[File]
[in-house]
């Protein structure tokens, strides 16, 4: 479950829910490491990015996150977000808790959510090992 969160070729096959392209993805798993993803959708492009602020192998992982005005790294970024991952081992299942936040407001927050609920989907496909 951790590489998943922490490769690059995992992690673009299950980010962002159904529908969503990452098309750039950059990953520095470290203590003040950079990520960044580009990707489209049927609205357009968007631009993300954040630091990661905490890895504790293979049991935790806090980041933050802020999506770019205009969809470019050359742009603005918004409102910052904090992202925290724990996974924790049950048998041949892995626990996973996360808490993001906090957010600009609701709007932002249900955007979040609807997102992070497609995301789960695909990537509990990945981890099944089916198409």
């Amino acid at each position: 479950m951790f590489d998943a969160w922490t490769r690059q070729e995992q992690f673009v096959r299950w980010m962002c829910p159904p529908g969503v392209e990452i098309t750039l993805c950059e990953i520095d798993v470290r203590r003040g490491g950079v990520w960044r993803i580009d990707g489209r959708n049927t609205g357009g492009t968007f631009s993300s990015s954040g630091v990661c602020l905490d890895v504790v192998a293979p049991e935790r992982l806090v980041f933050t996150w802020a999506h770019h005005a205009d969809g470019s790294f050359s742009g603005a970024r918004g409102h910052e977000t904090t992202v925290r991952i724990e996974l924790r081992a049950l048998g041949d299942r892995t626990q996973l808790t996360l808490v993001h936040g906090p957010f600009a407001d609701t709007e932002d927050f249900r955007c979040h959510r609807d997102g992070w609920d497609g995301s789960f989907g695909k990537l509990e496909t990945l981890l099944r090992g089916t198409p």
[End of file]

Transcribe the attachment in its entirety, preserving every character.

[in-house]
């Protein structure tokens, strides 16, 4: 479950829910490491990015996150977000808790959510090992 969160070729096959392209993805798993993803959708492009602020192998992982005005790294970024991952081992299942936040407001927050609920989907496909 951790590489998943922490490769690059995992992690673009299950980010962002159904529908969503990452098309750039950059990953520095470290203590003040950079990520960044580009990707489209049927609205357009968007631009993300954040630091990661905490890895504790293979049991935790806090980041933050802020999506770019205009969809470019050359742009603005918004409102910052904090992202925290724990996974924790049950048998041949892995626990996973996360808490993001906090957010600009609701709007932002249900955007979040609807997102992070497609995301789960695909990537509990990945981890099944089916198409």
């Amino acid at each position: 479950m951790f590489d998943a969160w922490t490769r690059q070729e995992q992690f673009v096959r299950w980010m962002c829910p159904p529908g969503v392209e990452i098309t750039l993805c950059e990953i520095d798993v470290r203590r003040g490491g950079v990520w960044r993803i580009d990707g489209r959708n049927t609205g357009g492009t968007f631009s993300s990015s954040g630091v990661c602020l905490d890895v504790v192998a293979p049991e935790r992982l806090v980041f933050t996150w802020a999506h770019h005005a205009d969809g470019s790294f050359s742009g603005a970024r918004g409102h910052e977000t904090t992202v925290r991952i724990e996974l924790r081992a049950l048998g041949d299942r892995t626990q996973l808790t996360l808490v993001h936040g906090p957010f600009a407001d609701t709007e932002d927050f249900r955007c979040h959510r609807d997102g992070w609920d497609g995301s789960f989907g695909k990537l509990e496909t990945l981890l099944r090992g089916t198409p």